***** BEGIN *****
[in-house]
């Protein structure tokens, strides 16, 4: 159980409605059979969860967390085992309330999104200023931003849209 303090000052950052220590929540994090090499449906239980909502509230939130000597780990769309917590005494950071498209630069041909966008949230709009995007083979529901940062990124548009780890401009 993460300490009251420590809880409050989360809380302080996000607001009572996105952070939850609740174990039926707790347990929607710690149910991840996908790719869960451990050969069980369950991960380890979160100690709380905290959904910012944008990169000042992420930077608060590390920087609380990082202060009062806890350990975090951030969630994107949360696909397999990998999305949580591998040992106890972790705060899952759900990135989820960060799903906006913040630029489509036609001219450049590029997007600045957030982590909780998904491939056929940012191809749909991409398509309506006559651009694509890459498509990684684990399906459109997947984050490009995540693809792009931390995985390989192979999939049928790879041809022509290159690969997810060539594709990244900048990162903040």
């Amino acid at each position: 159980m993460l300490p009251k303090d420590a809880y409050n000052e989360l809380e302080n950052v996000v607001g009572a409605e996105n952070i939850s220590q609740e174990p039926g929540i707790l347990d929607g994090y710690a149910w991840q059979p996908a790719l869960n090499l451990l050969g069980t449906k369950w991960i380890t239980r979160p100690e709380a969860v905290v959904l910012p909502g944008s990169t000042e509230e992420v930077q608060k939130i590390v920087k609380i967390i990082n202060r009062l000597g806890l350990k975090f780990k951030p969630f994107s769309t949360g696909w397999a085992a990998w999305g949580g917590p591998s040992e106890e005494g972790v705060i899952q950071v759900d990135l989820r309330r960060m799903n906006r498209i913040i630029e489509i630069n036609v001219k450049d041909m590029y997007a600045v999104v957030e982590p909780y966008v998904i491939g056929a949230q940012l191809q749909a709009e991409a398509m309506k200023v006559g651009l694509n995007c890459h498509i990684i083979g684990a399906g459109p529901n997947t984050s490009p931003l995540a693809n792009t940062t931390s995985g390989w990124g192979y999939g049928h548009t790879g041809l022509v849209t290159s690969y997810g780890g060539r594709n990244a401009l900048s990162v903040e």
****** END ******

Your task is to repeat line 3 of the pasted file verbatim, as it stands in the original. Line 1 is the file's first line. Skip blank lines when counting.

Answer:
């Amino acid at each position: 159980m993460l300490p009251k303090d420590a809880y409050n000052e989360l809380e302080n950052v996000v607001g009572a409605e996105n952070i939850s220590q609740e174990p039926g929540i707790l347990d929607g994090y710690a149910w991840q059979p996908a790719l869960n090499l451990l050969g069980t449906k369950w991960i380890t239980r979160p100690e709380a969860v905290v959904l910012p909502g944008s990169t000042e509230e992420v930077q608060k939130i590390v920087k609380i967390i990082n202060r009062l000597g806890l350990k975090f780990k951030p969630f994107s769309t949360g696909w397999a085992a990998w999305g949580g917590p591998s040992e106890e005494g972790v705060i899952q950071v759900d990135l989820r309330r960060m799903n906006r498209i913040i630029e489509i630069n036609v001219k450049d041909m590029y997007a600045v999104v957030e982590p909780y966008v998904i491939g056929a949230q940012l191809q749909a709009e991409a398509m309506k200023v006559g651009l694509n995007c890459h498509i990684i083979g684990a399906g459109p529901n997947t984050s490009p931003l995540a693809n792009t940062t931390s995985g390989w990124g192979y999939g049928h548009t790879g041809l022509v849209t290159s690969y997810g780890g060539r594709n990244a401009l900048s990162v903040e």